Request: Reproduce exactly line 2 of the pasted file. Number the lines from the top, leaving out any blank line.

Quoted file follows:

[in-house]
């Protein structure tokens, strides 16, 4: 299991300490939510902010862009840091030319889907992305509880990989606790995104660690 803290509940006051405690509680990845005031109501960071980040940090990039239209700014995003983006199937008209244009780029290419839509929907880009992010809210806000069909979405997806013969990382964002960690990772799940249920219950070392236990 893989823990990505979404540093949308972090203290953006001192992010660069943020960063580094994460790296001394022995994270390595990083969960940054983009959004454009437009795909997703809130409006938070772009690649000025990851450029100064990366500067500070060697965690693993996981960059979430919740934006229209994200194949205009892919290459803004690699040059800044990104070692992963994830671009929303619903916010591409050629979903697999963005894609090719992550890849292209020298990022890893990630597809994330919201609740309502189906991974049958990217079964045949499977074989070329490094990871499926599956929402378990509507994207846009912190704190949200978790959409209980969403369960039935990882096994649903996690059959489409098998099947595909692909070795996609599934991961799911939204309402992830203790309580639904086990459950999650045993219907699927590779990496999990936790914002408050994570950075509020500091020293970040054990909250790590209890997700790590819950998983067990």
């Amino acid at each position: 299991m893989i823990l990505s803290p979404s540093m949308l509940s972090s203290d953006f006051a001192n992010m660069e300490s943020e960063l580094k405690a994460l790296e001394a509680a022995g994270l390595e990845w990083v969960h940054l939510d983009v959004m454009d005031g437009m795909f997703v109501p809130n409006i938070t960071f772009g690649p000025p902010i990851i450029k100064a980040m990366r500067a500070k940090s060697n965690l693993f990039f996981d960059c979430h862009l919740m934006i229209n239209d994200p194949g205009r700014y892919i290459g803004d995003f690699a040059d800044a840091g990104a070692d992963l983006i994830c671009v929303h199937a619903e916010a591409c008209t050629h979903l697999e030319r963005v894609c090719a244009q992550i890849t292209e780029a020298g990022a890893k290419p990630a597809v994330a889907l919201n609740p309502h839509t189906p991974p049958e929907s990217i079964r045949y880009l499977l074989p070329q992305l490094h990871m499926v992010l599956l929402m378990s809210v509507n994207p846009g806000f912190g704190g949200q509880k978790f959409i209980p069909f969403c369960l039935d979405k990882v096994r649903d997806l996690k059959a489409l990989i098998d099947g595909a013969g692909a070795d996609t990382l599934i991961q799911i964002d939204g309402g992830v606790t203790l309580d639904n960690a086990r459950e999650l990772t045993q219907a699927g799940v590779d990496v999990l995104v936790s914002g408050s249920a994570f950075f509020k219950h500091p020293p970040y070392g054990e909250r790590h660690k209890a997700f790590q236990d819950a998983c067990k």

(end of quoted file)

């Protein structure tokens, strides 16, 4: 299991300490939510902010862009840091030319889907992305509880990989606790995104660690 803290509940006051405690509680990845005031109501960071980040940090990039239209700014995003983006199937008209244009780029290419839509929907880009992010809210806000069909979405997806013969990382964002960690990772799940249920219950070392236990 893989823990990505979404540093949308972090203290953006001192992010660069943020960063580094994460790296001394022995994270390595990083969960940054983009959004454009437009795909997703809130409006938070772009690649000025990851450029100064990366500067500070060697965690693993996981960059979430919740934006229209994200194949205009892919290459803004690699040059800044990104070692992963994830671009929303619903916010591409050629979903697999963005894609090719992550890849292209020298990022890893990630597809994330919201609740309502189906991974049958990217079964045949499977074989070329490094990871499926599956929402378990509507994207846009912190704190949200978790959409209980969403369960039935990882096994649903996690059959489409098998099947595909692909070795996609599934991961799911939204309402992830203790309580639904086990459950999650045993219907699927590779990496999990936790914002408050994570950075509020500091020293970040054990909250790590209890997700790590819950998983067990």